"Not everyone will be super comfortable with in-person interviews because of COVID-19, but I understand we are business as usual."
That's the response I got when I asked a warehouse manager if he preferred for me to conduct audit interviews in person or over Microsoft Teams. When my organization pivoted to working remotely in April, I was confident we were facing the greatest challenge our audit function would see in 2020. However, our return to the workplace and the new challenges it created proved me wrong.
I've read some outstanding articles and attended great webinars on best practices for auditing remotely, and I'm grateful these resources exist. But I fear many of us are failing to prepare adequately for how to audit when our companies shift back into a state of "normal" — or a new normal unlike anything we've experienced before.
My organization was one of the first to bring all of its corporate employees back to the workplace. With some precautions such as mask wearing in common areas and socially distanced seating in conference rooms, we were told it was "business as usual." However, I quickly learned that business as usual was anything but usual.
Some of my audit clients prefer in-person meetings. Others have asked me to conduct an entire audit virtually with file sharing and video calls from our individual offices in the same building. Still others have preferred a hybrid approach. While I'm still learning how best to navigate auditing during the pandemic, I've picked up a few tips along the way that I hope will help guide others as they also return to the workplace.
Communication is key in the best of times. In the worst of times — or a global pandemic — it's absolutely critical. I've started keeping a catalog of the department heads who prefer in-person meetings versus virtual meetings. If I'm not sure, I schedule the initial planning meeting as a video call, which sometimes results in their telling me to just come to their office. We then discuss their preferences as well as the goals for the audit and work together to find a way to accommodate both.
Sometimes it's a challenge. In the audit referenced above, we needed to observe some processes occurring in the warehouse, but some of the warehouse staff weren't comfortable with an in-person visit from internal audit. At the same time, they lacked the technology needed for us to perform a virtual observation. As I worked with the warehouse manager to find a solution that was both within his team's comfort level and conducive to providing the audit assurance we required, we found creative solutions. For example, he arranged for me to observe an employee who'd already contracted and recovered from COVID-19 and was less concerned about in-person interaction. We also established clear expectations — during my visit, for example, we would all wear masks and distance as much as possible. What had seemed like an auditing nightmare 30 minutes earlier quickly became feasible because of clear, intentional communication and expectation-setting.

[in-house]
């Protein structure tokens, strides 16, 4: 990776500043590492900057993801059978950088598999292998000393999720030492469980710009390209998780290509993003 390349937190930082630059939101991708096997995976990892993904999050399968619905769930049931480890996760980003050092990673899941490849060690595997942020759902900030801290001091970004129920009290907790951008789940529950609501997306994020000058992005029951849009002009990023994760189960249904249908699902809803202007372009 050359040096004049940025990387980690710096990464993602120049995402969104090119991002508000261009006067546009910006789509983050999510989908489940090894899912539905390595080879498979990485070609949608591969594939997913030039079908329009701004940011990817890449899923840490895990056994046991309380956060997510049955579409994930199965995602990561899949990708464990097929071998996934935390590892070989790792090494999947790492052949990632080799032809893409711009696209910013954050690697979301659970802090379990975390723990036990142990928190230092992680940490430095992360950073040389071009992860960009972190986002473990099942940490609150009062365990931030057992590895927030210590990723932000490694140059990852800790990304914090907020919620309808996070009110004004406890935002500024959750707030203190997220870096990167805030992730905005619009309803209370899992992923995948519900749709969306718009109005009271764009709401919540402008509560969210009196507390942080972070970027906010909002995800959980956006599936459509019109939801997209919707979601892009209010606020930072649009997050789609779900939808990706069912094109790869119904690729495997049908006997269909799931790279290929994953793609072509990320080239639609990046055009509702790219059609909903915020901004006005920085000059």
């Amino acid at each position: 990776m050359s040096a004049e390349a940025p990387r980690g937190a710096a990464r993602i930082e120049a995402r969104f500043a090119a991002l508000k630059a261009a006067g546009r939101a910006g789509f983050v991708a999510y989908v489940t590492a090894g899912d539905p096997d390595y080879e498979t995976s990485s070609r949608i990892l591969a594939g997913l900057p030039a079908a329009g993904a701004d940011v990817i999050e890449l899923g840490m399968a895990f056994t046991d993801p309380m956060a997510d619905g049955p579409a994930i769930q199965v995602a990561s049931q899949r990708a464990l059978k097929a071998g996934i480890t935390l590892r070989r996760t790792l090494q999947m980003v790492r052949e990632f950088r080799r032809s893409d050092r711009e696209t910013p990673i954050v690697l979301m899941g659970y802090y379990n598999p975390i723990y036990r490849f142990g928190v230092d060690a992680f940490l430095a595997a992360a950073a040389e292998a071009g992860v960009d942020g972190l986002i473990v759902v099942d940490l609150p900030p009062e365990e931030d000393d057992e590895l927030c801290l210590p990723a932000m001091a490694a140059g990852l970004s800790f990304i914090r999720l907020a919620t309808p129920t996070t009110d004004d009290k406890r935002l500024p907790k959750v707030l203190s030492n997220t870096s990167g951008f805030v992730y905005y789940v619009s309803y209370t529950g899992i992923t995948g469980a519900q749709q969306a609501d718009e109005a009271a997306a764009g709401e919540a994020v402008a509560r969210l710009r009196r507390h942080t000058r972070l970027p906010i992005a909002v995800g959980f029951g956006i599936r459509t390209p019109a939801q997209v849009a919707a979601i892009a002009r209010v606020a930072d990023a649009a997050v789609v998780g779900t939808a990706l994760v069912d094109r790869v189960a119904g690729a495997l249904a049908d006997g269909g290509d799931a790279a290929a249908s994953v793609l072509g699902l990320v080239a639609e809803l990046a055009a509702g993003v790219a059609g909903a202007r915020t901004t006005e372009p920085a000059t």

In another audit, client team members expressed their preference for conducting all interviews virtually. We agreed to their request and arranged for video conferencing. One of the interviewees, a technical expert with the group, mentioned his exhaustion after our lengthy, 90-minute discussion. With an in-person interview, I would have quickly noticed the warning signs of exhaustion and asked if he wanted to end the meeting for the day and resume later. Since he was sharing his screen, I wasn't able to look for visual cues of discomfort. I learned the importance of more frequent check-ins during video calls and of giving clients more options up front for meeting lengths and structure.
People Not Politics
One of the least foreseen challenges of COVID-19 era auditing has been avoiding what I call "pandemic politics." I work in a building with around 700 people, and each has his or her own perspective on how our COVID-19 response should have gone and how we should be acting in the workplace. Whether masks really work or are an invasion of personal liberty, the extent to which one should limit in-person social interactions, and whether COVID-19 is a devastating virus or "just the flu" are all topics about which most people seem to hold strong opinions. Of course, the mix of opinions held may also differ by region and culture.
I've found it helpful to avoid discussing the politics of the situation and instead focus on the people. I try to assess and defer to others' preferences and comfort levels whenever possible — as long as it does not conflict with the organization's COVID-19 policies — so that I'm not unintentionally sending the wrong message and damaging a working relationship.